Theresa May rejects EU Brexit demands and promises the best trade deal ‘anywhere in the world

LONDON — Theresa May today rejected growing demands for Britain to retain close ties to EU customs and trade rules after Brexit, as she set out the government’s plans in a major speech in central London.

The prime minister has faced rising calls this week from the EU and Conservative rebel MPs to commit to maintaining close customs arrangements with the EU in order to avoid a hard border with Ireland.

However, speaking at Mansion House, in central London on Friday, May insisted that any Brexit deal must allow Britain to forge new trade deals around the world, even if it means restricted access to EU markets.

The prime minister told an audience, including senior members of her own government, that Britain must “[build] a bold and comprehensive economic partnership with our neighbours in the EU [as well as] reaching out beyond to foster trade agreements with nations across the globe.”

She promised that any trade deal she negotiated would be “the broadest and deepest possible agreement – covering more sectors and co-operating more fully than any free trade agreement anywhere in the world today.”

She said the EU referendum result was not “a vote for a distant relationship with our neighbours” but insisted that maintaining trade ties with Europe must not come at the cost of restricting Britain’s abilities to strike trade deals elsewhere in the world.

© Reuters Britain’s Prime Minister Theresa May arrives to make a speech about her vision for Brexit at Mansion House in London, Britain, March 2, 2018. REUTERS/Peter NichollsThe prime minister’s “road to Brexit” speech is the latest in a series of interventions on Brexit by senior members of her government and comes after a week which has seen tensions rising inside her party on the issue.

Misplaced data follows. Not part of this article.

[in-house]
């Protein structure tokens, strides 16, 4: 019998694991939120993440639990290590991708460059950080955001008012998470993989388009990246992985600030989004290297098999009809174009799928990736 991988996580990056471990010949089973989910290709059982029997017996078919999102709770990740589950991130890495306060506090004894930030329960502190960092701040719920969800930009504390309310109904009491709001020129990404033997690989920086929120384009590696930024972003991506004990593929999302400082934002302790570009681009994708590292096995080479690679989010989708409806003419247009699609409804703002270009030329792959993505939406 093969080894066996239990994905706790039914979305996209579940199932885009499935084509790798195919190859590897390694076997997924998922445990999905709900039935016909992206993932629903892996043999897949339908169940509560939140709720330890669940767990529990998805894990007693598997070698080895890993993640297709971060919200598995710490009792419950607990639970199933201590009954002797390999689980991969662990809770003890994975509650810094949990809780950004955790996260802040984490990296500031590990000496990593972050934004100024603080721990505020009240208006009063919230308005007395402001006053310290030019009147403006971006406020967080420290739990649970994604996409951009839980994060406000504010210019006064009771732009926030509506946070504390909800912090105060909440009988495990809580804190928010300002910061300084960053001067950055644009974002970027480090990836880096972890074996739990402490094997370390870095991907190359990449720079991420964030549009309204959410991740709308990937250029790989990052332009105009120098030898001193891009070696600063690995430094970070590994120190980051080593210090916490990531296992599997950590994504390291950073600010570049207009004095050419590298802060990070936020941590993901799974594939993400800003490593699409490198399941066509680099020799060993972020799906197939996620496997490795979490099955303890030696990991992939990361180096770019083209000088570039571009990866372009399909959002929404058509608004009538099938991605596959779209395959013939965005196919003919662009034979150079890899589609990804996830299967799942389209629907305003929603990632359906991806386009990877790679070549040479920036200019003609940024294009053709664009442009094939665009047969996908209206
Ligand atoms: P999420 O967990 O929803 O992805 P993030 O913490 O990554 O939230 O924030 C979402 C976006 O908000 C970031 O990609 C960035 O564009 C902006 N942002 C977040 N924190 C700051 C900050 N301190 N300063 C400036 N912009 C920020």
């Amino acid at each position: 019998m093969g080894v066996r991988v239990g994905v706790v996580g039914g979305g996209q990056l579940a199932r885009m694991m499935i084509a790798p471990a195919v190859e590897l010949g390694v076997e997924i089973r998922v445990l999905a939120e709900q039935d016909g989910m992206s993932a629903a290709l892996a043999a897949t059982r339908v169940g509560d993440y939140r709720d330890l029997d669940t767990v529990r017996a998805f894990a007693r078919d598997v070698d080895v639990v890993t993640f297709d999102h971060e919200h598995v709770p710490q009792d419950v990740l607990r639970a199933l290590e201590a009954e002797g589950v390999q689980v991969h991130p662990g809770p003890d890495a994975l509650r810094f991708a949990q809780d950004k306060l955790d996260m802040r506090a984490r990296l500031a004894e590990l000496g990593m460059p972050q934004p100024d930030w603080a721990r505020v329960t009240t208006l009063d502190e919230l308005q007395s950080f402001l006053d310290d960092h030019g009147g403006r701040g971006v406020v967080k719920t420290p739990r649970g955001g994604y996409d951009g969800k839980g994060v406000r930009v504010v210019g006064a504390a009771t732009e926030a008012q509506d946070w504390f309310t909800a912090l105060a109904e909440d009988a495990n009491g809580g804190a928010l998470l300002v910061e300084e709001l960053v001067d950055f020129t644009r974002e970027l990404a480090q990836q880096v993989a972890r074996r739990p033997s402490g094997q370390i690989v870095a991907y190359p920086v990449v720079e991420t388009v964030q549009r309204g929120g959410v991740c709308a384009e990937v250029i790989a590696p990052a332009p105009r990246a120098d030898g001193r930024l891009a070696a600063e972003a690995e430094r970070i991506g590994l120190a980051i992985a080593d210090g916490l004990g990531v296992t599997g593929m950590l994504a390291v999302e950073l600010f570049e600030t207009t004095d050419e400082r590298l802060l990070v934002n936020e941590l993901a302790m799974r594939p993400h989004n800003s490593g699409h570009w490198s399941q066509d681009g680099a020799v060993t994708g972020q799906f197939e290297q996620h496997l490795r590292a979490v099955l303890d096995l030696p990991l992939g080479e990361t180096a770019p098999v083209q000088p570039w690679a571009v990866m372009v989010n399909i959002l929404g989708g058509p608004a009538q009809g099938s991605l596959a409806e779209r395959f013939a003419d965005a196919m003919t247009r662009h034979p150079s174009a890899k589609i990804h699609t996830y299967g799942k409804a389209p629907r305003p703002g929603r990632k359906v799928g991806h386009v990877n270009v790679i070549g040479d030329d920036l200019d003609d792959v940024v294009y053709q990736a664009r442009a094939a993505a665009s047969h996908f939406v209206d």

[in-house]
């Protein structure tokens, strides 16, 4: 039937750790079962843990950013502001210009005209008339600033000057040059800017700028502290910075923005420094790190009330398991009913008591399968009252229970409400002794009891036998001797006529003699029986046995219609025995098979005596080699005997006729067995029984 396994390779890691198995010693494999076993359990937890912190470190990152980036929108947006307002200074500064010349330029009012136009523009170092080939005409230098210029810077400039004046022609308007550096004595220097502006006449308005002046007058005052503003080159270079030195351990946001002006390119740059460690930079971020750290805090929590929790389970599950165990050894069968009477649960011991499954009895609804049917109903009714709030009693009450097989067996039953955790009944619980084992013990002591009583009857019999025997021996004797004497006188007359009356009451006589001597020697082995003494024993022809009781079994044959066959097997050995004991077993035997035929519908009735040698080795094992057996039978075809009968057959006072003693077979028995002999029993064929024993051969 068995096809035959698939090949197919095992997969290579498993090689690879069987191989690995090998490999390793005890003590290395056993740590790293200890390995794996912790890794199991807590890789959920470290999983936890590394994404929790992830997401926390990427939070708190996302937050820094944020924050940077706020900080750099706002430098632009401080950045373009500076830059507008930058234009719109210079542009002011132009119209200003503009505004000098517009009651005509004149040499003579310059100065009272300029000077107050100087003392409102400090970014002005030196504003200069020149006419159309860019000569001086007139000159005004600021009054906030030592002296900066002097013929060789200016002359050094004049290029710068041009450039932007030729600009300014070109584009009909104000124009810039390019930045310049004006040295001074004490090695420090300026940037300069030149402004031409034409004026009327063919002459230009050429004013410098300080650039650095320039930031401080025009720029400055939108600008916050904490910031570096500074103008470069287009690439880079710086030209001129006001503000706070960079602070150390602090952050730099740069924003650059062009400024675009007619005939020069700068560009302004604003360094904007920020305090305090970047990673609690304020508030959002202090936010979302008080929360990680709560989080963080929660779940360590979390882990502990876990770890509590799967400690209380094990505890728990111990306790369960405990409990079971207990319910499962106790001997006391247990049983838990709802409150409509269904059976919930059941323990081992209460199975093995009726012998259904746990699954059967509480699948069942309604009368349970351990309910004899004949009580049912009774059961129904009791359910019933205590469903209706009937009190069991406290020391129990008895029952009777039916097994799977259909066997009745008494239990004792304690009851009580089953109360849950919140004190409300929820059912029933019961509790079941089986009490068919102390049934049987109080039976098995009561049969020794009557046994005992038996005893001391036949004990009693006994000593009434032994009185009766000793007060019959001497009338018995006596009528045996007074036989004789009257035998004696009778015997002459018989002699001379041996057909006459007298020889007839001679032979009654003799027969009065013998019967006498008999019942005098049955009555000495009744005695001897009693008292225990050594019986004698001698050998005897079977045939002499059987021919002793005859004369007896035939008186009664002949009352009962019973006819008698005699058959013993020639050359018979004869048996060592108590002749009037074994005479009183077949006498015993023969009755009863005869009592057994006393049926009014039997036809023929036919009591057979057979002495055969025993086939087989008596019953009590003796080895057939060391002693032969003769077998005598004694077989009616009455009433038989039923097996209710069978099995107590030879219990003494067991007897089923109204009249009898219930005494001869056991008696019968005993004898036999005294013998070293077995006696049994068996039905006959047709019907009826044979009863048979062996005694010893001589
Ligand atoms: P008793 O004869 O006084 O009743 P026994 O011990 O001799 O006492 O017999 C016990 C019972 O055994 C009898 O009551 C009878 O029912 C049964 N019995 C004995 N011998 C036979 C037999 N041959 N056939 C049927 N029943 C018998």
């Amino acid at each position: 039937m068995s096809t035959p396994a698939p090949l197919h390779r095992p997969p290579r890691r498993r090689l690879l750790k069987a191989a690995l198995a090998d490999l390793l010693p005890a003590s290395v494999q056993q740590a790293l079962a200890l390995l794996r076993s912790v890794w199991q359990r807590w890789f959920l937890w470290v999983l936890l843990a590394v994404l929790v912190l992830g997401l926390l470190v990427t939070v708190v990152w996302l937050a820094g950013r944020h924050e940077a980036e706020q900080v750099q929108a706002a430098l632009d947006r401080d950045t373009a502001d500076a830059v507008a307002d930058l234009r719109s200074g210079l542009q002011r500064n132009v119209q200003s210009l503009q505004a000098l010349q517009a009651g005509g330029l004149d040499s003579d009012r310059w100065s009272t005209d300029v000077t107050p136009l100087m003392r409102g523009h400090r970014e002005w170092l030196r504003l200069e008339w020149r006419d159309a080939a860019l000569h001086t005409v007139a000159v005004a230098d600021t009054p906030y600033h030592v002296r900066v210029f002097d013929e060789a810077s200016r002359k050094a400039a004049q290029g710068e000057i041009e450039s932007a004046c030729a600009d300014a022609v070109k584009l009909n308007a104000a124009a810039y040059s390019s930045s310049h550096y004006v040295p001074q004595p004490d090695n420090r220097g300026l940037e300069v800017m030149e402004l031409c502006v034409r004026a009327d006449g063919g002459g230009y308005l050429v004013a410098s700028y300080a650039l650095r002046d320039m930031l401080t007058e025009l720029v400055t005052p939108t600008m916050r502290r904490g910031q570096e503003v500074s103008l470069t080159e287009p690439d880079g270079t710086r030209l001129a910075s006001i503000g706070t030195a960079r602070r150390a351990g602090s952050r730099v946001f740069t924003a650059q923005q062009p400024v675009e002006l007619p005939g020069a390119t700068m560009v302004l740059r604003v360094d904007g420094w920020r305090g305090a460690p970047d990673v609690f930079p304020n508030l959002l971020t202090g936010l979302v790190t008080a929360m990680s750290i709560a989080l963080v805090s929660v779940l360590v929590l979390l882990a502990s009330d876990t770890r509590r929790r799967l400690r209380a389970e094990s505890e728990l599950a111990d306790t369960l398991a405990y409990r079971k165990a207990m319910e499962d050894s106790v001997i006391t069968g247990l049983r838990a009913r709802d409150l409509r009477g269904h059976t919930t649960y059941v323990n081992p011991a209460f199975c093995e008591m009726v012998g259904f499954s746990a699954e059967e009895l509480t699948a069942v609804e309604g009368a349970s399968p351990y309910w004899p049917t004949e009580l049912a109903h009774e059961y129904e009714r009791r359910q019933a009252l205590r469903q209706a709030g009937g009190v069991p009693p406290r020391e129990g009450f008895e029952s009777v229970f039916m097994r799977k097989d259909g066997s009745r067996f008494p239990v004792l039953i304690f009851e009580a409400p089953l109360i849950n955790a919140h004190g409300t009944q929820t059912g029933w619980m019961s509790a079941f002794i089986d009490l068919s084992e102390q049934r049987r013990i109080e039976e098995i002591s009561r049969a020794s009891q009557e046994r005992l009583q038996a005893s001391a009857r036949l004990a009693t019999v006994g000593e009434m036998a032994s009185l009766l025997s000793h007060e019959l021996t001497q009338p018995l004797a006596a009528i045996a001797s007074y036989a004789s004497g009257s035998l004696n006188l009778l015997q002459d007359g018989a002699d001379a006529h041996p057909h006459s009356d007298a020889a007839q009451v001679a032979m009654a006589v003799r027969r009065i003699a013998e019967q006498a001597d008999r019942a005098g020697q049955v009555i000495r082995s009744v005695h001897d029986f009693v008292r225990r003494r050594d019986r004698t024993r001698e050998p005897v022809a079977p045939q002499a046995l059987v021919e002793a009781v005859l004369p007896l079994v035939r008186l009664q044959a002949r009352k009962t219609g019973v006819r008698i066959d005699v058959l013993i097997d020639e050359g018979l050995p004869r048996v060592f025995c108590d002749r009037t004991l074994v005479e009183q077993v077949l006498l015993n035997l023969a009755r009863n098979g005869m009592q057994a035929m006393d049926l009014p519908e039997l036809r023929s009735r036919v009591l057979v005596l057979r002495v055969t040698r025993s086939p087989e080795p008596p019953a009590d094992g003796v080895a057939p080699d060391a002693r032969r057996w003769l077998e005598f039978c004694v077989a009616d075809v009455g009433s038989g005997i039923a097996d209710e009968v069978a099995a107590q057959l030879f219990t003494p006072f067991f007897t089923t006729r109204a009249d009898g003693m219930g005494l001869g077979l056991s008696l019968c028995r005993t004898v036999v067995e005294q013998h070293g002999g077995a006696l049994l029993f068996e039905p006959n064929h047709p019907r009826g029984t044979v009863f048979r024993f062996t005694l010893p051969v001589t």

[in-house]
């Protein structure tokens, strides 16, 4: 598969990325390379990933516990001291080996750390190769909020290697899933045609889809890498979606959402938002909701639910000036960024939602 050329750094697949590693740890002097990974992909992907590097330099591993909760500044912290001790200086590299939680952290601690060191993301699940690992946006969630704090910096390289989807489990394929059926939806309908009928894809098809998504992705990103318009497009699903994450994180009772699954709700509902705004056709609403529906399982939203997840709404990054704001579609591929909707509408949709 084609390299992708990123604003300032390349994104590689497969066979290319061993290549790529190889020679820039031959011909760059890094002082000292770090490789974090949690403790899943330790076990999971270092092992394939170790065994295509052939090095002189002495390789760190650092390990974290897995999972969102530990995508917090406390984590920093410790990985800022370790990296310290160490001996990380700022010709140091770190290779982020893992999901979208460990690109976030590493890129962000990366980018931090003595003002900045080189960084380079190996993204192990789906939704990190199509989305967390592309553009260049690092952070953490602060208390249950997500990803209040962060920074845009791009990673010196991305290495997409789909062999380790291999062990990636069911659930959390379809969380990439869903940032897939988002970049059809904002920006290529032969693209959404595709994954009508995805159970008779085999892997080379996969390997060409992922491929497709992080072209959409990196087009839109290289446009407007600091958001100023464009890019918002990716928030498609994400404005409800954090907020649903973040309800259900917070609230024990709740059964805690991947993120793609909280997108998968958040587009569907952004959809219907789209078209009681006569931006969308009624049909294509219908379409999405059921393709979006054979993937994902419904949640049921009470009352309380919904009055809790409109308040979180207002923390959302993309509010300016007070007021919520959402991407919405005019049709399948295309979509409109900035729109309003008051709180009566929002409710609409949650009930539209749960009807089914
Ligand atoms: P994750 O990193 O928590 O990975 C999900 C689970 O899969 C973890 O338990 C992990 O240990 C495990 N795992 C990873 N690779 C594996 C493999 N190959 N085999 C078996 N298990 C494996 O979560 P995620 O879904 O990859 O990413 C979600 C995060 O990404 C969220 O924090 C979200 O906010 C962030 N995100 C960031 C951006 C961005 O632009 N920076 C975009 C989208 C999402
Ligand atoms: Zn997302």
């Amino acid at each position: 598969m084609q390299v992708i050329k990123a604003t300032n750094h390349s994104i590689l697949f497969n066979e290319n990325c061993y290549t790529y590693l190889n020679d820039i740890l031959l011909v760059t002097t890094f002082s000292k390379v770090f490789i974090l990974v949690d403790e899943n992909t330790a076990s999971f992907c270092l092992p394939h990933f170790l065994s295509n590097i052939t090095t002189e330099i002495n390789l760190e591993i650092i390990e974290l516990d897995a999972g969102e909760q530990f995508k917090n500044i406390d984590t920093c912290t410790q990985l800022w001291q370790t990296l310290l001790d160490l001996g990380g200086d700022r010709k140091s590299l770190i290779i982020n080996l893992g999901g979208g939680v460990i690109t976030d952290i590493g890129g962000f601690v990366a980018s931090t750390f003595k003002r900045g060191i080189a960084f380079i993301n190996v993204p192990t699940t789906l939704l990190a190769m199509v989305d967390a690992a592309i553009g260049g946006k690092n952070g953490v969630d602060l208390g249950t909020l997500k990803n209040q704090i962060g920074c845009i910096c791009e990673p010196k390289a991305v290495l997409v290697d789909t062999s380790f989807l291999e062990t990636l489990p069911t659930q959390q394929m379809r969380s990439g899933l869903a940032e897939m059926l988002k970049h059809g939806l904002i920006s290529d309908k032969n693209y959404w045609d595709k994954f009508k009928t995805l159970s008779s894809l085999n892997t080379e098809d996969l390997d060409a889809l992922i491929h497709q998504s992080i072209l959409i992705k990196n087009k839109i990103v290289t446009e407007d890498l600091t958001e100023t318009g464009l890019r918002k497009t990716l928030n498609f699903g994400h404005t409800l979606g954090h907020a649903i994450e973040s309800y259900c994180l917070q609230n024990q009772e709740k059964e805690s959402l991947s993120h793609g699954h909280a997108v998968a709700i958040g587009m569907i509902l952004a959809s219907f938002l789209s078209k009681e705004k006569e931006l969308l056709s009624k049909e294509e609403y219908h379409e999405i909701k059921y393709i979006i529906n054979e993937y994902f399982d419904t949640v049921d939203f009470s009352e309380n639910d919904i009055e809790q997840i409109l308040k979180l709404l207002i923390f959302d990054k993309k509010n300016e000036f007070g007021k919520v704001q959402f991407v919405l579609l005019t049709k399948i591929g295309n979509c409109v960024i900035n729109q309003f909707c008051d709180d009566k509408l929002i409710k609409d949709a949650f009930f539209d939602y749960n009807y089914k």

On Wednesday Business Insider reported that eight Remain-supporting Conservative MPs had signed an amendment to one of May’s Brexit bills that could force the government to form a new customs union with the EU after Brexit.

Former Conservative minister Stephen Hammond told BI that the amendment, which is being backed by the Labour party, means there is now “undoubtedly a majority” for staying in a customs union with the EU.

However, Brexit-backing Conservative MPs have threatened to force a vote of no confidence in the prime minister if she “backslides” on the customs union, with senior members of her cabinet such as the foreign secretary Boris Johnson also making it a red line in the negotiations.

May today attempted to bring both sides of the Brexit divide together after months of division, saying that her government is now focused on “bringing our country together”.

“There have been many different views and voices on the debate and I’ve listened carefully to them all,” May said.

May’s 5 Brexit “tests”

The prime minister set out five tests which any Brexit deal with the EU must pass:

These are that it will:

  • Implement the decision of the British people
  • Reach an enduring solution
  • Protect our security and prosperity
  • Deliver an outcome that is consistent with the kind of country we want to be
  • Bring our country together and strengthen the precious union of all our people

May reiterated that Brexit would mean leaving both the single market and customs union but said Britain would be willing to make “strong commitments” to certain EU rules and regulations after it has left the bloc.

This “three baskets” approach — whereby Britain would remain closely aligned with the EU in some parts of the economy but not others — has already been ruled out by the EU.

Earlier this week, the EU riled pro-Brexit MP by proposing keeping Northern Ireland in the customs union if a hard border with the Republic cannot be avoided.May said no British prime minister “could ever agree” to the proposal.

 European Council President Donald Tusk defended the move, claiming the UK government had failed to suggest a “better idea.” A well-placed Brussels source told Business Insider the EU understood the “political risk” of the proposal but had “run out of patience” with the UK government.
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